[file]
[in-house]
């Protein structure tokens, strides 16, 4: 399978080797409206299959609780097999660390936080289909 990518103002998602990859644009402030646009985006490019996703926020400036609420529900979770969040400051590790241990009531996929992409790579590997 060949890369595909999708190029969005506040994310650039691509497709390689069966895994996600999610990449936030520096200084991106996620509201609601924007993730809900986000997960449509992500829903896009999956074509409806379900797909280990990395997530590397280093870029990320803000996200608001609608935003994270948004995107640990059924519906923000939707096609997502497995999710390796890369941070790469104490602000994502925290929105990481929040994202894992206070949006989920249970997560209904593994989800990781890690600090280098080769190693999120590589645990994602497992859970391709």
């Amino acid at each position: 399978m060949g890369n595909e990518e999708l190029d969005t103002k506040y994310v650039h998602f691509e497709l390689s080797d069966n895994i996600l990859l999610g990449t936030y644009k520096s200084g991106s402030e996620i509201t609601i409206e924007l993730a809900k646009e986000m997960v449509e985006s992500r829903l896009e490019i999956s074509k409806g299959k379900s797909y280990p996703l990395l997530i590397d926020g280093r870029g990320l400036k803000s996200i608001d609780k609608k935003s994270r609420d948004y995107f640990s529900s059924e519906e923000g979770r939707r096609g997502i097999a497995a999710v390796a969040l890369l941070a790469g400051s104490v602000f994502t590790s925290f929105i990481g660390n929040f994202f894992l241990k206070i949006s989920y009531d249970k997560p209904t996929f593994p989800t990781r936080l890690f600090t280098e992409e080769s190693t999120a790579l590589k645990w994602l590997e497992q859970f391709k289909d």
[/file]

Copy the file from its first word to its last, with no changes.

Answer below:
[in-house]
């Protein structure tokens, strides 16, 4: 399978080797409206299959609780097999660390936080289909 990518103002998602990859644009402030646009985006490019996703926020400036609420529900979770969040400051590790241990009531996929992409790579590997 060949890369595909999708190029969005506040994310650039691509497709390689069966895994996600999610990449936030520096200084991106996620509201609601924007993730809900986000997960449509992500829903896009999956074509409806379900797909280990990395997530590397280093870029990320803000996200608001609608935003994270948004995107640990059924519906923000939707096609997502497995999710390796890369941070790469104490602000994502925290929105990481929040994202894992206070949006989920249970997560209904593994989800990781890690600090280098080769190693999120590589645990994602497992859970391709």
């Amino acid at each position: 399978m060949g890369n595909e990518e999708l190029d969005t103002k506040y994310v650039h998602f691509e497709l390689s080797d069966n895994i996600l990859l999610g990449t936030y644009k520096s200084g991106s402030e996620i509201t609601i409206e924007l993730a809900k646009e986000m997960v449509e985006s992500r829903l896009e490019i999956s074509k409806g299959k379900s797909y280990p996703l990395l997530i590397d926020g280093r870029g990320l400036k803000s996200i608001d609780k609608k935003s994270r609420d948004y995107f640990s529900s059924e519906e923000g979770r939707r096609g997502i097999a497995a999710v390796a969040l890369l941070a790469g400051s104490v602000f994502t590790s925290f929105i990481g660390n929040f994202f894992l241990k206070i949006s989920y009531d249970k997560p209904t996929f593994p989800t990781r936080l890690f600090t280098e992409e080769s190693t999120a790579l590589k645990w994602l590997e497992q859970f391709k289909d």